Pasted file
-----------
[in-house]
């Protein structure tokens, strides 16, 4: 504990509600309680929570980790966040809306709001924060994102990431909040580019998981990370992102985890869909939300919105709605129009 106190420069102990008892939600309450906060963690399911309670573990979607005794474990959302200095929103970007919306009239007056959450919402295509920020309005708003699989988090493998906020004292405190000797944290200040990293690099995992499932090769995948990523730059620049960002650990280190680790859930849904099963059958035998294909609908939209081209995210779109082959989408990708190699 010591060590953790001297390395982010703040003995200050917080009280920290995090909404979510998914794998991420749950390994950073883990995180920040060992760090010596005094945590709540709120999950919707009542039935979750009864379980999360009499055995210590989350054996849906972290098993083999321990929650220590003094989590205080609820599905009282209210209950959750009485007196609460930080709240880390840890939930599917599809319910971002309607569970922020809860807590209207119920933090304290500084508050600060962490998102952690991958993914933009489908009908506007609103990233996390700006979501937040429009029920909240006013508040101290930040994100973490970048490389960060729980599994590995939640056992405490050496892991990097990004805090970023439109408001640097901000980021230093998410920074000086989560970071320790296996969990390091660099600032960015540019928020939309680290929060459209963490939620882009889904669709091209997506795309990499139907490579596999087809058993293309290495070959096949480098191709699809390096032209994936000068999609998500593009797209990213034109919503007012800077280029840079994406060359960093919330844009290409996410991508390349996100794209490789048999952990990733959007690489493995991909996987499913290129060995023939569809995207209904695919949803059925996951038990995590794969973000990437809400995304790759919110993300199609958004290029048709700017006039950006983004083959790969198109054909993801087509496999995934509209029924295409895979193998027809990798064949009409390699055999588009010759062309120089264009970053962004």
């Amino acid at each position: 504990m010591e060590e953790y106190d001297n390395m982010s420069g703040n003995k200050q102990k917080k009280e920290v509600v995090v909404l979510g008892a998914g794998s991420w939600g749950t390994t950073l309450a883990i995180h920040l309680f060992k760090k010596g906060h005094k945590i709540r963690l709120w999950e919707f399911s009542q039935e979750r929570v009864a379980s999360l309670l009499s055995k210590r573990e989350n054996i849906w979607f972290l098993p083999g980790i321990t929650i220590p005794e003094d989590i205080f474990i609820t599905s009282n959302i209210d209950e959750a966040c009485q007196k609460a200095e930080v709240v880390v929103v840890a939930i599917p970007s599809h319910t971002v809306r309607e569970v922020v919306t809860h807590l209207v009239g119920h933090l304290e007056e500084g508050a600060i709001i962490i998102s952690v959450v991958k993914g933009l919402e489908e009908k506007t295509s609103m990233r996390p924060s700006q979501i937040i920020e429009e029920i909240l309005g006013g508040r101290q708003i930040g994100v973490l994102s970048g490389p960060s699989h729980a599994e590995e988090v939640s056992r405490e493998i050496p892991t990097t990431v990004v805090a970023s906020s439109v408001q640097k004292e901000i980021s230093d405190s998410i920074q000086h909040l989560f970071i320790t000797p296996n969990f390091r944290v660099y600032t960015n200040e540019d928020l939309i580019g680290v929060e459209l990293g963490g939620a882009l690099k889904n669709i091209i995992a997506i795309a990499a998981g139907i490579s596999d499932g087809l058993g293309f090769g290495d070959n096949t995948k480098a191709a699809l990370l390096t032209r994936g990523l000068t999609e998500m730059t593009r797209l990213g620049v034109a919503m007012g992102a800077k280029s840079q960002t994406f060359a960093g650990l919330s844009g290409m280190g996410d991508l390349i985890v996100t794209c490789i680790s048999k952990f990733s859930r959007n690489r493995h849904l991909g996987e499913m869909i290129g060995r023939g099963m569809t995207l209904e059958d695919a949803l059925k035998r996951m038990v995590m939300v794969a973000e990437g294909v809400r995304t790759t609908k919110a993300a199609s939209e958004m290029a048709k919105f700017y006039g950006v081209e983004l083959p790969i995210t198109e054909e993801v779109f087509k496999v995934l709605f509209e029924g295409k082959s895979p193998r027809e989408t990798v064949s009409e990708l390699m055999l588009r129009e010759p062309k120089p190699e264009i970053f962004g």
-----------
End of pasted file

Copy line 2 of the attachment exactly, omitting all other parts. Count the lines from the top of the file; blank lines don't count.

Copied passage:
């Protein structure tokens, strides 16, 4: 504990509600309680929570980790966040809306709001924060994102990431909040580019998981990370992102985890869909939300919105709605129009 106190420069102990008892939600309450906060963690399911309670573990979607005794474990959302200095929103970007919306009239007056959450919402295509920020309005708003699989988090493998906020004292405190000797944290200040990293690099995992499932090769995948990523730059620049960002650990280190680790859930849904099963059958035998294909609908939209081209995210779109082959989408990708190699 010591060590953790001297390395982010703040003995200050917080009280920290995090909404979510998914794998991420749950390994950073883990995180920040060992760090010596005094945590709540709120999950919707009542039935979750009864379980999360009499055995210590989350054996849906972290098993083999321990929650220590003094989590205080609820599905009282209210209950959750009485007196609460930080709240880390840890939930599917599809319910971002309607569970922020809860807590209207119920933090304290500084508050600060962490998102952690991958993914933009489908009908506007609103990233996390700006979501937040429009029920909240006013508040101290930040994100973490970048490389960060729980599994590995939640056992405490050496892991990097990004805090970023439109408001640097901000980021230093998410920074000086989560970071320790296996969990390091660099600032960015540019928020939309680290929060459209963490939620882009889904669709091209997506795309990499139907490579596999087809058993293309290495070959096949480098191709699809390096032209994936000068999609998500593009797209990213034109919503007012800077280029840079994406060359960093919330844009290409996410991508390349996100794209490789048999952990990733959007690489493995991909996987499913290129060995023939569809995207209904695919949803059925996951038990995590794969973000990437809400995304790759919110993300199609958004290029048709700017006039950006983004083959790969198109054909993801087509496999995934509209029924295409895979193998027809990798064949009409390699055999588009010759062309120089264009970053962004």